I'm no expert on how everything works, I'm just curious.

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Re: On Track for the June 2010 LSAT -- 46 PT's down

Postby Marionberry » Thu May 27, 2010 4:20 pm

JasonR wrote:
Here I go being [strike]contentious[/strike] a tool again. That actually makes no sense whatsoever. The equating process means that variations in overall ability among groups of test-takers don't impact scores. This is precisely because the test is equated and not curved.

The effect of more prepared test-takers has simply been that a greater percentage of people are getting 170s now than in the past.


fixed

You have effectively demonstrated that you are smarter than everyone else, and we appreciate that. Now will you go away?

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Marionberry
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Re: On Track for the June 2010 LSAT -- 46 PT's down

Postby Marionberry » Thu May 27, 2010 4:25 pm

On a different note, I have noticed what seems to be a a characteristic of some of the newer logic games. They use values like rank (1st place, 2nd place, 3rd place) or the "most low priced" to kind of confuse you. If you're conscious of it you can easily do the gamesm but if I forget I find myself making dumb mistakes. Like game 4 from PT53, with schools ranked 1, 2, 3 and highest/lowest ranked. It's a simple concept, but definitely one that can trip you up if there are two different ways of desribing the same value used in a game, Or, maybe thta's just me.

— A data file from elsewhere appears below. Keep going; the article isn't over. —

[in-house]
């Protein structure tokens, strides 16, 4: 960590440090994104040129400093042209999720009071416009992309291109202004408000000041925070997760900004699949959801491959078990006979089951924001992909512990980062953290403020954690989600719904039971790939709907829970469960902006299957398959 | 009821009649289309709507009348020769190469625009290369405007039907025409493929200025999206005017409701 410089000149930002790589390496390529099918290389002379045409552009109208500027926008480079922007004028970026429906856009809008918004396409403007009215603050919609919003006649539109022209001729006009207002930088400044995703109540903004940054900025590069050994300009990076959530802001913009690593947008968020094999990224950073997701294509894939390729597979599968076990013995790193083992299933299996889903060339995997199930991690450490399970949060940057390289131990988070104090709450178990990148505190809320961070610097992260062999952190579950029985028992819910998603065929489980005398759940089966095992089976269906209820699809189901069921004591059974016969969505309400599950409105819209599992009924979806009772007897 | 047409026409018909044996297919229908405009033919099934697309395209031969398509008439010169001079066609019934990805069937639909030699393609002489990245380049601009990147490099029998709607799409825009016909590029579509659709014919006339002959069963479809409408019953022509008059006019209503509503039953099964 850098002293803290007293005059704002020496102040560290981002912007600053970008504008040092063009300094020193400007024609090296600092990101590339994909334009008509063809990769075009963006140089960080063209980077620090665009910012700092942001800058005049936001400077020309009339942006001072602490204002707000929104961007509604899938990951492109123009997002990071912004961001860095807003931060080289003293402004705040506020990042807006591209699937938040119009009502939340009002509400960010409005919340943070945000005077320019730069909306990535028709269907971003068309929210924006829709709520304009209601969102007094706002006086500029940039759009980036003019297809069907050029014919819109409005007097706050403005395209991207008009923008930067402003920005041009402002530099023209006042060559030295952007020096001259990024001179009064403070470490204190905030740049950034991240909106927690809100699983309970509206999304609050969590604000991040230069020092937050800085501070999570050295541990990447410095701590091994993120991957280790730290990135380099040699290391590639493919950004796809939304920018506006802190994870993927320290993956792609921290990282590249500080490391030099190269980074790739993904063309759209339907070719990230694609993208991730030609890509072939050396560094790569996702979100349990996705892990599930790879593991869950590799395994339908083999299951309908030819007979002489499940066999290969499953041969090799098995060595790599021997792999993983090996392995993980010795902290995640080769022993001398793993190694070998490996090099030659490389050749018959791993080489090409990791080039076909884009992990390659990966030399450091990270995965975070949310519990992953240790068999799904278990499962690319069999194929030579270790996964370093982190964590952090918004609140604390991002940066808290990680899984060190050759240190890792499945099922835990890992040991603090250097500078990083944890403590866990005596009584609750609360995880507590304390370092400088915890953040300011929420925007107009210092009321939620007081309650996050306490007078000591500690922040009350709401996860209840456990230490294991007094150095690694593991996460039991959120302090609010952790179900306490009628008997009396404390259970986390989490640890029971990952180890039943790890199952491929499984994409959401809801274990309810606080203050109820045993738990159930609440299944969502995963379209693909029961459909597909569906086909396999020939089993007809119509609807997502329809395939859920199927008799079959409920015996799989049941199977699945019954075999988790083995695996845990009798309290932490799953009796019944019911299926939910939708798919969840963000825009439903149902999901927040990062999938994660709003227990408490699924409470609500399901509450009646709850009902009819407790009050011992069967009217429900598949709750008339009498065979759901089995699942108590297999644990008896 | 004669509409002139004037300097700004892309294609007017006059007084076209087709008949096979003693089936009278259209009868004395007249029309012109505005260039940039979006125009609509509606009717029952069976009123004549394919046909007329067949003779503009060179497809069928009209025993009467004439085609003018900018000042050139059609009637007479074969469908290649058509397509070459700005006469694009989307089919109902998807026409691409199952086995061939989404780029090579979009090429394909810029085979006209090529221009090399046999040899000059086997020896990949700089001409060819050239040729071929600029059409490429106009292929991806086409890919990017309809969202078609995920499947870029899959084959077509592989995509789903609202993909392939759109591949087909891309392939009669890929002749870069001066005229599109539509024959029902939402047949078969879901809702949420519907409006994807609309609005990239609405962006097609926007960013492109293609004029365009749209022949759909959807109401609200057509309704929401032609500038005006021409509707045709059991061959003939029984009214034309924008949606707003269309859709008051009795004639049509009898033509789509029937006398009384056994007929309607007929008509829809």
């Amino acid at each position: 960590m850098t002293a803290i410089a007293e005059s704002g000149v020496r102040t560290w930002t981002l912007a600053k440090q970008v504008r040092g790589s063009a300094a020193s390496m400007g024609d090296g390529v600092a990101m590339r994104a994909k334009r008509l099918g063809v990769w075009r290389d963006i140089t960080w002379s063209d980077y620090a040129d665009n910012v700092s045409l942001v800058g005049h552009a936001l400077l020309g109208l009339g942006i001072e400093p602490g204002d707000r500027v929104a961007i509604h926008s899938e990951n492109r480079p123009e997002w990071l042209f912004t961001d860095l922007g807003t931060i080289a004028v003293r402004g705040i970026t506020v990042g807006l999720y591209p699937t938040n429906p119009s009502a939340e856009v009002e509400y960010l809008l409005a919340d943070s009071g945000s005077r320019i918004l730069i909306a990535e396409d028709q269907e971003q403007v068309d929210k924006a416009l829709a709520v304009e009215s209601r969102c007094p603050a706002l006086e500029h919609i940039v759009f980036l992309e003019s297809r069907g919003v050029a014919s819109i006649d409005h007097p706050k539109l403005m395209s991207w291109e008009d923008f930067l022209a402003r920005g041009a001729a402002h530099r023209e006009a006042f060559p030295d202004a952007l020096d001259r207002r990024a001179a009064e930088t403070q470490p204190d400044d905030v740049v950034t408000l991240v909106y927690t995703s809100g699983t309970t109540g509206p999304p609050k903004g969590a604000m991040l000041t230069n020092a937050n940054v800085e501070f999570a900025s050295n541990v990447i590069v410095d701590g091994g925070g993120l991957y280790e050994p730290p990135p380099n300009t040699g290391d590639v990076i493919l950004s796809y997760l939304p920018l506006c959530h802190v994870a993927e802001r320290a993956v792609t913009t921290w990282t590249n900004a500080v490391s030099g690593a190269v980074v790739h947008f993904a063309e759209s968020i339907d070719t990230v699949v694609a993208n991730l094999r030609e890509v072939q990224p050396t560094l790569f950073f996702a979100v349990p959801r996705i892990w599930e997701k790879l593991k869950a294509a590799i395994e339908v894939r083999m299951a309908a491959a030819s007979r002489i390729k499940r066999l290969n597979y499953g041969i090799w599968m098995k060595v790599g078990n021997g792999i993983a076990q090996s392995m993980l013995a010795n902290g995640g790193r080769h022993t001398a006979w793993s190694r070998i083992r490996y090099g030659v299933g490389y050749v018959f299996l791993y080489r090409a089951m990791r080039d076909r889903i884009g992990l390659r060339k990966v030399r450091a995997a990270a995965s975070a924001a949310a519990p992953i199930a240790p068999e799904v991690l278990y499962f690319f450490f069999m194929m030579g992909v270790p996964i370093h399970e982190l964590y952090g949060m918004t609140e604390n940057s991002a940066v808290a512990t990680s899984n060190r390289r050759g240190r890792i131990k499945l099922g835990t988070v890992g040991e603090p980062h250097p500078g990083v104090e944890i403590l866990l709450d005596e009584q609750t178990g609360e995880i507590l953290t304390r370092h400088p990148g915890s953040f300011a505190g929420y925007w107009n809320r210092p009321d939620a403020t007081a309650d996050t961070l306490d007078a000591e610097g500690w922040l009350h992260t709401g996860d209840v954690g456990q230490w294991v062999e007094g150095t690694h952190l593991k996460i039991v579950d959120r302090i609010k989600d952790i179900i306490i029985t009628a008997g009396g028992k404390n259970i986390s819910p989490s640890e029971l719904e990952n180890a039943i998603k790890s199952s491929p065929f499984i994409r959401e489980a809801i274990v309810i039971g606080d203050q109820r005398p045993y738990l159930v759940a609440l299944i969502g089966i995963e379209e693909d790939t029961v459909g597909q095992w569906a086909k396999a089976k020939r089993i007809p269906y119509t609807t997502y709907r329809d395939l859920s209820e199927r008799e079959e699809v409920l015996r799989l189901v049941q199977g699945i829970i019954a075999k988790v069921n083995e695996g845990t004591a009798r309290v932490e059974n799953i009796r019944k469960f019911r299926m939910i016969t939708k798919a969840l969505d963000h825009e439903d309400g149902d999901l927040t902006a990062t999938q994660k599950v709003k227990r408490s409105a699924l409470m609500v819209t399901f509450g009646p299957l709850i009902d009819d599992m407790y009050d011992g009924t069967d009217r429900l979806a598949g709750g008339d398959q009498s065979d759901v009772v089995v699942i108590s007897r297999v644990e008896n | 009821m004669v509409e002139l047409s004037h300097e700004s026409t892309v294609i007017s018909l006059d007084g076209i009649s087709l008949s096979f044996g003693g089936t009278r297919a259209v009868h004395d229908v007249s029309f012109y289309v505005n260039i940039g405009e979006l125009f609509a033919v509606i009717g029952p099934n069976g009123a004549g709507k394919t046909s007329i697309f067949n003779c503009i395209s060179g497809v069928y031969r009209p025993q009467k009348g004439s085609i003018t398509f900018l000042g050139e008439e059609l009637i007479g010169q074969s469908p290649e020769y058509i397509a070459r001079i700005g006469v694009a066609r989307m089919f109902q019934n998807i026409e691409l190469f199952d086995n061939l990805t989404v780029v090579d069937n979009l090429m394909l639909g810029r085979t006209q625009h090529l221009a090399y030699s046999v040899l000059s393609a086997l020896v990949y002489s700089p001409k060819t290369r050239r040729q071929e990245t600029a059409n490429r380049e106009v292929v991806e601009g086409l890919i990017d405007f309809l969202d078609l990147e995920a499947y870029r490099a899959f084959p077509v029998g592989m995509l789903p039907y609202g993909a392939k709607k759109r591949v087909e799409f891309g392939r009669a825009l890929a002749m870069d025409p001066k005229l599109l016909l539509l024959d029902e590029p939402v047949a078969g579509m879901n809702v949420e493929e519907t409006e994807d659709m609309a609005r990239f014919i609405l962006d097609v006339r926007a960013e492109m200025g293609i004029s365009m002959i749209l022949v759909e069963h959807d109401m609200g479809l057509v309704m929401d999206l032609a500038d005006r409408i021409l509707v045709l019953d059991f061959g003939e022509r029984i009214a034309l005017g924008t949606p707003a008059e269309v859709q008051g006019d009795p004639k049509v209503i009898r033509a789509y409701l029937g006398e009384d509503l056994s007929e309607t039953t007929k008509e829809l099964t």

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Re: On Track for the June 2010 LSAT -- 46 PT's down

Postby honestabe84 » Thu May 27, 2010 4:39 pm

Marionberry wrote:On a different note, I have noticed what seems to be a a characteristic of some of the newer logic games. They use values like rank (1st place, 2nd place, 3rd place) or the "most low priced" to kind of confuse you. If you're conscious of it you can easily do the gamesm but if I forget I find myself making dumb mistakes. Like game 4 from PT53, with schools ranked 1, 2, 3 and highest/lowest ranked. It's a simple concept, but definitely one that can trip you up if there are two different ways of desribing the same value used in a game, Or, maybe thta's just me.


No, I definitely agree. I was making many stupid mistakes, but now I read and diagram CAREFULLY. It seems to have really helped.

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Re: On Track for the June 2010 LSAT -- 46 PT's down

Postby JasonR » Thu May 27, 2010 4:59 pm

Marionberry wrote:
JasonR wrote:
Here I go being [strike]contentious[/strike] a tool again. That actually makes no sense whatsoever. The equating process means that variations in overall ability among groups of test-takers don't impact scores. This is precisely because the test is equated and not curved.

The effect of more prepared test-takers has simply been that a greater percentage of people are getting 170s now than in the past.


fixed

You have effectively demonstrated that you are smarter than everyone else, and we appreciate that. Now will you go away?


Not sure about "now." Sorry.

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Re: On Track for the June 2010 LSAT -- 46 PT's down